Instagram versus restaurants

Can a restaurant stop diners from preferencing photos over food?

This lawyer says yes. PR and social media implications are left for someone else.

Diners are in the restaurant at the pleasure of the owner. If you don’t play by the owner’s rules, you can be kicked out.

Everyone who comes into a restaurant gets an implied licence to be in the restaurant. Without that licence, the diner will be trespassing. After all, the restaurant has an exclusive right to its space and, by its grace (and to get some money), it allows diners to be there.

The licence can be revoked at any time. In plain English, that means the owner can ask the diner to leave, and for any reason. The most likely way it gets revoked? The diner didn’t play by the rules.

That licence comes with rules. The kind that should go without saying. Behave, don’t creep into staff only areas and don’t hawk. Photos are normally OK. The licence also includes any terms which are written or told to diners.

If the restaurant says “no photos”, that becomes a term of that licence. Take photos, the restaurant can kick the photographer out.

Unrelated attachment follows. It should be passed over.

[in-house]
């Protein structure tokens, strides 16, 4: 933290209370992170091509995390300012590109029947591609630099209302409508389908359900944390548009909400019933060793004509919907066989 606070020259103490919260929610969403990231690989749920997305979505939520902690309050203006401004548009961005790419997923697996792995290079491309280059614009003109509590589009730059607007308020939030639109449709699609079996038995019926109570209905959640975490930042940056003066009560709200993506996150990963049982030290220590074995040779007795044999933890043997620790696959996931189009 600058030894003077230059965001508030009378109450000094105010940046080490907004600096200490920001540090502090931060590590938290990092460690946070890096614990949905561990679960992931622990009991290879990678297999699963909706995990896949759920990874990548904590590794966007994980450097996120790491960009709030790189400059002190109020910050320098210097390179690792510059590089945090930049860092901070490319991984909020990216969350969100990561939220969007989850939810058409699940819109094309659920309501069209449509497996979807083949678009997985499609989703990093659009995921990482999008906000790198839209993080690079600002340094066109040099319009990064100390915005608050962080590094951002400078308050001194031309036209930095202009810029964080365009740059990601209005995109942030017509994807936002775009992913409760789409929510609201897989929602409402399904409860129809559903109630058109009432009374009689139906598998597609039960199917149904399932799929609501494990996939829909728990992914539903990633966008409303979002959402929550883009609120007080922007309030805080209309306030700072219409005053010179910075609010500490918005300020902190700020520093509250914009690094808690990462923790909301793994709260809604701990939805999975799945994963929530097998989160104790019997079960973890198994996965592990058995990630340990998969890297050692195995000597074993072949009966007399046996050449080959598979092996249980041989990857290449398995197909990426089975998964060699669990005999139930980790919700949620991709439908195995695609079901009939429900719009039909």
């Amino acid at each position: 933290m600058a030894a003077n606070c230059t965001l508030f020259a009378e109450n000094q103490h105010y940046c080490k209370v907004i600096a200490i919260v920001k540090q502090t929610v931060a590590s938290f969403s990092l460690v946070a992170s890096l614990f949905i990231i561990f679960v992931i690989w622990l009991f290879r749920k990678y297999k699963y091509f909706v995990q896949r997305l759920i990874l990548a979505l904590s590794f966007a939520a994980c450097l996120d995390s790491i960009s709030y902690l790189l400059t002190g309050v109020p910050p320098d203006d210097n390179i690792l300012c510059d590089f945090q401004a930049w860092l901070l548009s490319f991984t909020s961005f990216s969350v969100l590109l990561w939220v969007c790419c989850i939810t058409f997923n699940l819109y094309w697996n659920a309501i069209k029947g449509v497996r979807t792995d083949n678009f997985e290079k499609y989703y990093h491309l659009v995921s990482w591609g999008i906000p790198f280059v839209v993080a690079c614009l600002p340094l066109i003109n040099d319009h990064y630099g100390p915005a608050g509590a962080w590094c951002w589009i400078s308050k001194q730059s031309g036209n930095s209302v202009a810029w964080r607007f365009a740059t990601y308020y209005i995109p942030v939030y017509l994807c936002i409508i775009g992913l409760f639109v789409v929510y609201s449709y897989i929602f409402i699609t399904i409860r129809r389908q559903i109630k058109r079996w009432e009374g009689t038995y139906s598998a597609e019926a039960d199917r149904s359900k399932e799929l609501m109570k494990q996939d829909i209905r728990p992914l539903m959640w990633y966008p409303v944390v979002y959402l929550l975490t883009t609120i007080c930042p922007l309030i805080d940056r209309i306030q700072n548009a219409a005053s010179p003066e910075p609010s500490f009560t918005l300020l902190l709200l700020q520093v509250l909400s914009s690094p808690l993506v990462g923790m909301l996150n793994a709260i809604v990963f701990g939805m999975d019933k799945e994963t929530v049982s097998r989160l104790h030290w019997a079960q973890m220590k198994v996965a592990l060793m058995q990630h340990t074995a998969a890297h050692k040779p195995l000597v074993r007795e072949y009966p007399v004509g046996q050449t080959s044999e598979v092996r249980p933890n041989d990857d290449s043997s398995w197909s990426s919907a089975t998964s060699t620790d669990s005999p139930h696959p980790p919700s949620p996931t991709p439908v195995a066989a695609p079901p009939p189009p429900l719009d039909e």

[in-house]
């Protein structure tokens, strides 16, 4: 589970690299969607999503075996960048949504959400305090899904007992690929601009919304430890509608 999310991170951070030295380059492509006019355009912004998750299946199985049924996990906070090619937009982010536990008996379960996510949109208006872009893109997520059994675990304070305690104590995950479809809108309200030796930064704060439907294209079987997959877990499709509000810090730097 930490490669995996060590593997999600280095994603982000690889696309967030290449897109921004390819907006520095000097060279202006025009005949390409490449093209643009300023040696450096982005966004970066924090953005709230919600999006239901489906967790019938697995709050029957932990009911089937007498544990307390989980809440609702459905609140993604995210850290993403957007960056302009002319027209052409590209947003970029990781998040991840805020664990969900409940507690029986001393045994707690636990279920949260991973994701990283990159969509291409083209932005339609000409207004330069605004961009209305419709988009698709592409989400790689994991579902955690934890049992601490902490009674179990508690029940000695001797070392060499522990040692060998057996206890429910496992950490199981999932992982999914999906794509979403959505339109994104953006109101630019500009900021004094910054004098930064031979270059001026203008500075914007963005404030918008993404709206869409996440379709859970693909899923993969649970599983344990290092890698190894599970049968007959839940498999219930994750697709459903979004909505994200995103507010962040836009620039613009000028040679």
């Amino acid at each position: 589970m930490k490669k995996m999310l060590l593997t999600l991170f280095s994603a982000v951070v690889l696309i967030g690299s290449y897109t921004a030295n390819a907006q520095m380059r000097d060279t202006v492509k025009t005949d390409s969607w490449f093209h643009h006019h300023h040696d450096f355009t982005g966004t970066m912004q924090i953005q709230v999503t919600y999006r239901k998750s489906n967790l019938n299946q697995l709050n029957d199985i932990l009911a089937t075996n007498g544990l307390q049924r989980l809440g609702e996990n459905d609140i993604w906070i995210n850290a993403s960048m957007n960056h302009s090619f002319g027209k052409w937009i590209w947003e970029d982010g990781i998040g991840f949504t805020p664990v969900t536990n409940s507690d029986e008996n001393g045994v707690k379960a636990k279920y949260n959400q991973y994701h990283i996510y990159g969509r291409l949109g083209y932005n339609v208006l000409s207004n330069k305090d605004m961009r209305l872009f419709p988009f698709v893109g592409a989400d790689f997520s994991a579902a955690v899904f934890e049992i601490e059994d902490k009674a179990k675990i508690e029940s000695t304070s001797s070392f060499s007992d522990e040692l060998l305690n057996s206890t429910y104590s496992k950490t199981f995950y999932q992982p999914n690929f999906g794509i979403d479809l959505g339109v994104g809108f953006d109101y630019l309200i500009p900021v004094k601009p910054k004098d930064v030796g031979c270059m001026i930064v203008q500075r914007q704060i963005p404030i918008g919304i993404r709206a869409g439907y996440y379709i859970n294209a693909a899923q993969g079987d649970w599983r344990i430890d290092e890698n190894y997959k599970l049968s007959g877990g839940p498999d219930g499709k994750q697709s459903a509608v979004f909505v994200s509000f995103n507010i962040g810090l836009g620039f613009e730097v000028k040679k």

The gorgeous and tiny Bar Americano in the Melbourne CBD has appropriately small signs requesting that guests not take photos. Bar di Stasio in St Kilda has them, too. They’re Instagram-free zones.

Once the photos are taken, though, that’s it. The restaurant can’t force the photographer to delete the photos already taken.

Should photos be banned? David Chang of the Momofuku empire explains why his restaurant, Ko, changed to allow photos.

 


 

 

This Small Plate is an extended analysis of whether bars and cafes can stop guests taking photos, briefly described in Richard Edwards’ article in the Daily Life section of The Australian on 12 April 2016.

By | 2016-08-01T10:32:26+10:00 1 August 2016|Categories: Fact sheets|Tags: , , , , , , , |

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